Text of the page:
Next we will draw the outline of his legs/pants. Begin at the corner of your rhombus in section 2 and extend a diagonal line about 1/3 of the way through section 3. This should follow the same contour lines of his leg from step 1. Extend a horizontal line through the leg and send the line back up towards GokuÂ’s hips, ending at the midway point of the base of the rhombus in section 2. Do the same for the leg on the right to create his other leg line. When this is done you should have a shape that looks like a big Â“WÂ” with a flattened bottom.
Finally weÂ’ll create the outline for GokuÂ’s feet/boots. Begin by drawing a sideways Â“VÂ” shape around the circles we created in section 3 for his ankles (think Pacman eating a dot). Next, extend two parallel lines at a 45 degree angle downwards to help frame GokuÂ’s boot. Finally add another sideways Â“VÂ” (mirror image of the first) to close off the shape on each foot. This should give you a pointy boot shape that sort of resembles a catÂ’s eye. Not the most common kind of footwear but the Saiyans arenÂ’t exactly known for their fashion sense!
Step 3: Finalize the form.
This is our last real Â“constructionÂ” step before we start to add some details to our friend. Begin by drawing a vertical line through the middle of GokuÂ’s head. Next add a horizontal line the width of his face about Â¼ of the way up (this will serve as a reference for GokuÂ’s nose later on). Add in two vertical lines at slight angles to attach his head to his torso (his neck should be about the same width as his head). From there we can add in two sideways Â“VÂ” shapes starting at the corners of his shoulder line, extending out past the circles we made for his shoulder joints, and ending about halfway down his torso (this will form the basis of GokuÂ’s famous orange outfit he received from Master Roshi).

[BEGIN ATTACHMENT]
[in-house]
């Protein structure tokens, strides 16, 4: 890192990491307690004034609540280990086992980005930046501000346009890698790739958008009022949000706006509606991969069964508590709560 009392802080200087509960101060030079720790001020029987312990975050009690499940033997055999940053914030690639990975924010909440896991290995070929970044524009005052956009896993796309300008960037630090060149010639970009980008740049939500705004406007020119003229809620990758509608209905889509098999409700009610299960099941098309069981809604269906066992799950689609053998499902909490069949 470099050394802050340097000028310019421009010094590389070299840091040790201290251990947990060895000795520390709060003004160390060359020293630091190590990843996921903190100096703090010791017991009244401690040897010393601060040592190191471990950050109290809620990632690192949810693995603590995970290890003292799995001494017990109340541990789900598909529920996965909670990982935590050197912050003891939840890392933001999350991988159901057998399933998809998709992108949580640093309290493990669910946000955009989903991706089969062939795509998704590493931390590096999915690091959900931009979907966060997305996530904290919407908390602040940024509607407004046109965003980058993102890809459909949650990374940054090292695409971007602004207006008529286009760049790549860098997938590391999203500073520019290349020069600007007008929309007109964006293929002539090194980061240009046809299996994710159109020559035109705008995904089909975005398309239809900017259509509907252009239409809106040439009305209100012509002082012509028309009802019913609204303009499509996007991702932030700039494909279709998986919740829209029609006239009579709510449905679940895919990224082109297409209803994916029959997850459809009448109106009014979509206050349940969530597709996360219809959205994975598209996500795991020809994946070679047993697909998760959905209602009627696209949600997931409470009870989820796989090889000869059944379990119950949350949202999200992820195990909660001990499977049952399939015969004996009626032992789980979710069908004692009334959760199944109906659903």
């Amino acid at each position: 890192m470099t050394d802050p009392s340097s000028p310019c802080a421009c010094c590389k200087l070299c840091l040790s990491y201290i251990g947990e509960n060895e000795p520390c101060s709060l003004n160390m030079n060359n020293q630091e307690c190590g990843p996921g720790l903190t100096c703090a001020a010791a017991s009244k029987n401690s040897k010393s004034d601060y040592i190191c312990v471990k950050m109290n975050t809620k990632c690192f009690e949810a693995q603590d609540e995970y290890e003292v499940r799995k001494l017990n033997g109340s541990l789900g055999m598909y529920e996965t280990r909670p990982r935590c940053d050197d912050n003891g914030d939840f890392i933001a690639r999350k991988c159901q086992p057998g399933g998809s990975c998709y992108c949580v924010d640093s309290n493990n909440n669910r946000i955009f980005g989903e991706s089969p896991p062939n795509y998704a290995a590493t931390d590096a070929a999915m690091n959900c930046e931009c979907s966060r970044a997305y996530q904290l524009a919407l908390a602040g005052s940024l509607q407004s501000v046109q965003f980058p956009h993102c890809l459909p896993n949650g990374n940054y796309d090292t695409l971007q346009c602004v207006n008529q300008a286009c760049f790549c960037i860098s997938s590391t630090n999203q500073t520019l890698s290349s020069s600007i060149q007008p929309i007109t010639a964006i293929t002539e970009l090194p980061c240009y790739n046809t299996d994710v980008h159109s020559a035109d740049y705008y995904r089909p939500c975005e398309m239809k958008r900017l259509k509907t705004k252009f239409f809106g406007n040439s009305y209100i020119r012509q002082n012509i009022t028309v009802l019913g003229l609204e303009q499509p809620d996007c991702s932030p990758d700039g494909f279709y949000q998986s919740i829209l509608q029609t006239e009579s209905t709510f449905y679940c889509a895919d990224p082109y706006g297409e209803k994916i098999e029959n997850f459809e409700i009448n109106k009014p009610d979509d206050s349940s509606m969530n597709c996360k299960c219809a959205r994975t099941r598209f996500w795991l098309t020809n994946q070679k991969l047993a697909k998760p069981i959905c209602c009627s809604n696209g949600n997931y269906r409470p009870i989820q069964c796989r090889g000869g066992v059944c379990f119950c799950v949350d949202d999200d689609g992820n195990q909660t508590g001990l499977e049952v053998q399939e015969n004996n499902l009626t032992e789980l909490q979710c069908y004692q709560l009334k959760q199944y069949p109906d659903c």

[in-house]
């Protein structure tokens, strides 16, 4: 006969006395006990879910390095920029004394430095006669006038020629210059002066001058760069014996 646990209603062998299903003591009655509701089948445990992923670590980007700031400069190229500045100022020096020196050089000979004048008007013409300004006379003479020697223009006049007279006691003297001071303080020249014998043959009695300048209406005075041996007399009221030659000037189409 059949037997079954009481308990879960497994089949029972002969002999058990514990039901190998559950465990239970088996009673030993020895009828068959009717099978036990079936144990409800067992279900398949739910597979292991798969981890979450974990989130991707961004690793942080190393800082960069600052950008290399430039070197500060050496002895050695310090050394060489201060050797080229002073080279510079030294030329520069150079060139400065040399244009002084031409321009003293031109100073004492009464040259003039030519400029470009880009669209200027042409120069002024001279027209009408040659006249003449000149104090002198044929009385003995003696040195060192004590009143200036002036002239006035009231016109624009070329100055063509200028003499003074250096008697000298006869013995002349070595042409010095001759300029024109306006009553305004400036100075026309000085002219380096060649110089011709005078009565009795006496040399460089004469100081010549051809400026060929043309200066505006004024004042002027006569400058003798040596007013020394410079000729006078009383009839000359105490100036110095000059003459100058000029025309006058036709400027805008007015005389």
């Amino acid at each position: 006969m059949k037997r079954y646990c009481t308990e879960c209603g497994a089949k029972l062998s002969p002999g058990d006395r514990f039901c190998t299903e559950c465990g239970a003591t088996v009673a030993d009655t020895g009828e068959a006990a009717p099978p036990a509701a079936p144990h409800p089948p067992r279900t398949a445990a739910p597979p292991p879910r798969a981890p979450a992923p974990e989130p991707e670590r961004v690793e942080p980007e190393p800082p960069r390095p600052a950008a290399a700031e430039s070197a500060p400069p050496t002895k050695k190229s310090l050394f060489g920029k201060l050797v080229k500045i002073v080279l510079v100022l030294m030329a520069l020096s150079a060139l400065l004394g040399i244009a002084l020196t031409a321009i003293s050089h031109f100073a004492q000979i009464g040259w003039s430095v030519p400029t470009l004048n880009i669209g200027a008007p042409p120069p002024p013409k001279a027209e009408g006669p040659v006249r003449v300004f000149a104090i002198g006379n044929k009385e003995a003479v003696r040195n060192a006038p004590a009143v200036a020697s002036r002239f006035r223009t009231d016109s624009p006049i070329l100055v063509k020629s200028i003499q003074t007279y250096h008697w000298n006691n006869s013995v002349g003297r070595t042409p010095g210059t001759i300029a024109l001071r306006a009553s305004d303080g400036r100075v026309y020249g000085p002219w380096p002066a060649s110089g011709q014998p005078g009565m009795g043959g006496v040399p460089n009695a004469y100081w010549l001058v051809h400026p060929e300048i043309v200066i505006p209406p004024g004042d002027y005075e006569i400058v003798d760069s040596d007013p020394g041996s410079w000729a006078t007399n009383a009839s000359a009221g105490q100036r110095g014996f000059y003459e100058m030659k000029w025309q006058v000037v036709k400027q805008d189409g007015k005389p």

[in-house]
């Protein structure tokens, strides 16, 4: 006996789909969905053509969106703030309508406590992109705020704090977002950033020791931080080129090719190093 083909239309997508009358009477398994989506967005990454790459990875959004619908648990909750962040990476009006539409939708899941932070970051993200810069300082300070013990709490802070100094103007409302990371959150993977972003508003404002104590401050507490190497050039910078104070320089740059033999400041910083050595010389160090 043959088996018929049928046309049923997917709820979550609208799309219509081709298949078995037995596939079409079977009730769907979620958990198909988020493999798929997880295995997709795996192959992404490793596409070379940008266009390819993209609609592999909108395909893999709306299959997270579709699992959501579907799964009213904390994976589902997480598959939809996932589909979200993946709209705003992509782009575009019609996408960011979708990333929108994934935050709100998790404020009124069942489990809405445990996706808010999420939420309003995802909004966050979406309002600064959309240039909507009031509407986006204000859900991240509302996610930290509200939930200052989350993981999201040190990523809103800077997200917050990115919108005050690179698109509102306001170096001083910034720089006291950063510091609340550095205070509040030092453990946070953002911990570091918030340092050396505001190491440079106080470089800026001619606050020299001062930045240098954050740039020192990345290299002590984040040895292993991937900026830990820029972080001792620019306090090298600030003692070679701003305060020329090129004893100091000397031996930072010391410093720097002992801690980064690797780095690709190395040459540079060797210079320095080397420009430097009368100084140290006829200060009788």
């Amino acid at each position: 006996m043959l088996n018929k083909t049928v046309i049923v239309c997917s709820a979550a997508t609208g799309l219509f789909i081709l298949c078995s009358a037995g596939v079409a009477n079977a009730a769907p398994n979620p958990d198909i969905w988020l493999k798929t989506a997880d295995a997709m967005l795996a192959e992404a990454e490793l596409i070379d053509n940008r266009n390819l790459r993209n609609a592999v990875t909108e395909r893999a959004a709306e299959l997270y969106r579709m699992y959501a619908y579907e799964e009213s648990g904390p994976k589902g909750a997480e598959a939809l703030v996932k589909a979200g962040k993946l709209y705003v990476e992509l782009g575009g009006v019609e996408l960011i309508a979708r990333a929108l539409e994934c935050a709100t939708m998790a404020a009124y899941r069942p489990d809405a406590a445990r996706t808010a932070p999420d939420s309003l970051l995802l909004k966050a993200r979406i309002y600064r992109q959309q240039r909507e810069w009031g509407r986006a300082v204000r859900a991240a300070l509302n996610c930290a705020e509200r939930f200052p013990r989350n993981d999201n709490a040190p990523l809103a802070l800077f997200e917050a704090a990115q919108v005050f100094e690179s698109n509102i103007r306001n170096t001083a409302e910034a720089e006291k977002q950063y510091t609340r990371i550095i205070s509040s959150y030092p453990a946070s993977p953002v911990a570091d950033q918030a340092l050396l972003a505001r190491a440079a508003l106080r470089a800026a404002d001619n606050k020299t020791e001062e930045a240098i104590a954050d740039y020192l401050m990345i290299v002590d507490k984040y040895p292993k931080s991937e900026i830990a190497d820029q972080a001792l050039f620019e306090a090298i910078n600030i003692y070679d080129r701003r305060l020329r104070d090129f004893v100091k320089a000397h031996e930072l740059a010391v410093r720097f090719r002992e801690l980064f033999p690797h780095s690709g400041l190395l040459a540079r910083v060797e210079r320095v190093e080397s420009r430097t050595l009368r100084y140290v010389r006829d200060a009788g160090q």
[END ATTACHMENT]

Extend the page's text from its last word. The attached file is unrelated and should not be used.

Next, add a long slender rectangle to join GokuÂ’s torso and hips and youÂ’ve got yourself one of the most famous belts in all of manga. Just above where we drew GokuÂ’s hands in section 2 weÂ’ll add two small squares, slightly wider than his hands that extend to the midpoint of his forearm to form his cuffs (artists sure do love adding cuffs to their characters donÂ’t they?). And finally weÂ’ll add two Â“UÂ” shapes from the base of GokuÂ’s leg to the top of his foot to finish framing his boots. That wasnÂ’t so bad now was it?
Step 4: LetÂ’s add some detail.
Here weÂ’ll start to see Goku really start to come to life. Start by adding two sideways Â“UÂ” shapes on either side of GokuÂ’s head. These will serve as his ears and should be about 1/3 the size of his head. Next we can add two diagonal lines starting at the same height as his ear tips and sloping downwards before ending just shy of the line of symmetry we drew on GokuÂ’s face. Add in two tiny circles at the base of each line and we have a rough-in for his eyes & brow. Finally add a small dash just above GokuÂ’s chin for his mouth and the basis of his face is set.
Now, starting at the midpoint of GokuÂ’s neck, draw a semi circle through his shoulder line and ending at the midpoint of his neck on the opposite side (think of the rings around Saturn). Just underneath we can add a similar Â“VÂ” shaped line that begins at the midpoint of his shoulders on the left, and ends at the midpoint of his shoulders on the right. These lines will serve as collar line for GokuÂ’s shirt and gi. On the right side of the drawing we will add a diagonal line extending from the midpoint of GokuÂ’s chest at a 45 degree angle and squaring off to meeting with his shoulder (kind of like a sideways check mark). Just underneath this we can add a small sideways Â“VÂ” on GokuÂ’s side to help give his outfit a more realistic Â“battle worn lookÂ”. Flipping over to the left side we will add a similar Â“check markÂ” shaped line with the same beginning and end points as the one we just drew, only this time instead of adding a small Â“VÂ”, weÂ’ll throw in a capital Â“LÂ” shape to mix it up (Note: when drawing the human form, it is good to have symmetry in parts like the face, torso etc. However when drawing clothing, small changes to the wrinkles, tears, or scuffs on each side go a long way to making your drawing more realistic). And finally we can add a small circle in the lower right hand portion of GokuÂ’s torso for where his crest will be later on.